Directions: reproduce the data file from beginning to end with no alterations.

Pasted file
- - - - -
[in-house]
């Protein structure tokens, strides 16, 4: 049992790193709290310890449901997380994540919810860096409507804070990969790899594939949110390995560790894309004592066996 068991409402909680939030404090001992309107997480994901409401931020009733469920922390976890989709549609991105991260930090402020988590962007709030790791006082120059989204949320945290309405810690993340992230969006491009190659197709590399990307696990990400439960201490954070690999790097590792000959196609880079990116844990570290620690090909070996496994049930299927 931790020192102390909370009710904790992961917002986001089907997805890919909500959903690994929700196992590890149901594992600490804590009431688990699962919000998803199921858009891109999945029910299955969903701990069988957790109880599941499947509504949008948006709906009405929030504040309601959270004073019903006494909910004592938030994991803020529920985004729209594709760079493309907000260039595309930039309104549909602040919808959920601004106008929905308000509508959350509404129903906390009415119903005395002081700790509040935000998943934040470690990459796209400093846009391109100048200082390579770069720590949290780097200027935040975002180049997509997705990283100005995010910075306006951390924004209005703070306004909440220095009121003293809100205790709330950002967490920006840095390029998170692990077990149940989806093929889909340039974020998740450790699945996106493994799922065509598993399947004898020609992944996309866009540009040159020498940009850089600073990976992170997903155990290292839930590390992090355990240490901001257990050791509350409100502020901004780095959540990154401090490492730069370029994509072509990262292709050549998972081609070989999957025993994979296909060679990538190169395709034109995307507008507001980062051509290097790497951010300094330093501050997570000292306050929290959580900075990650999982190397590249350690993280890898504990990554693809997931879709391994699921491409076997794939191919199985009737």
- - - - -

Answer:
[in-house]
């Protein structure tokens, strides 16, 4: 049992790193709290310890449901997380994540919810860096409507804070990969790899594939949110390995560790894309004592066996 068991409402909680939030404090001992309107997480994901409401931020009733469920922390976890989709549609991105991260930090402020988590962007709030790791006082120059989204949320945290309405810690993340992230969006491009190659197709590399990307696990990400439960201490954070690999790097590792000959196609880079990116844990570290620690090909070996496994049930299927 931790020192102390909370009710904790992961917002986001089907997805890919909500959903690994929700196992590890149901594992600490804590009431688990699962919000998803199921858009891109999945029910299955969903701990069988957790109880599941499947509504949008948006709906009405929030504040309601959270004073019903006494909910004592938030994991803020529920985004729209594709760079493309907000260039595309930039309104549909602040919808959920601004106008929905308000509508959350509404129903906390009415119903005395002081700790509040935000998943934040470690990459796209400093846009391109100048200082390579770069720590949290780097200027935040975002180049997509997705990283100005995010910075306006951390924004209005703070306004909440220095009121003293809100205790709330950002967490920006840095390029998170692990077990149940989806093929889909340039974020998740450790699945996106493994799922065509598993399947004898020609992944996309866009540009040159020498940009850089600073990976992170997903155990290292839930590390992090355990240490901001257990050791509350409100502020901004780095959540990154401090490492730069370029994509072509990262292709050549998972081609070989999957025993994979296909060679990538190169395709034109995307507008507001980062051509290097790497951010300094330093501050997570000292306050929290959580900075990650999982190397590249350690993280890898504990990554693809997931879709391994699921491409076997794939191919199985009737």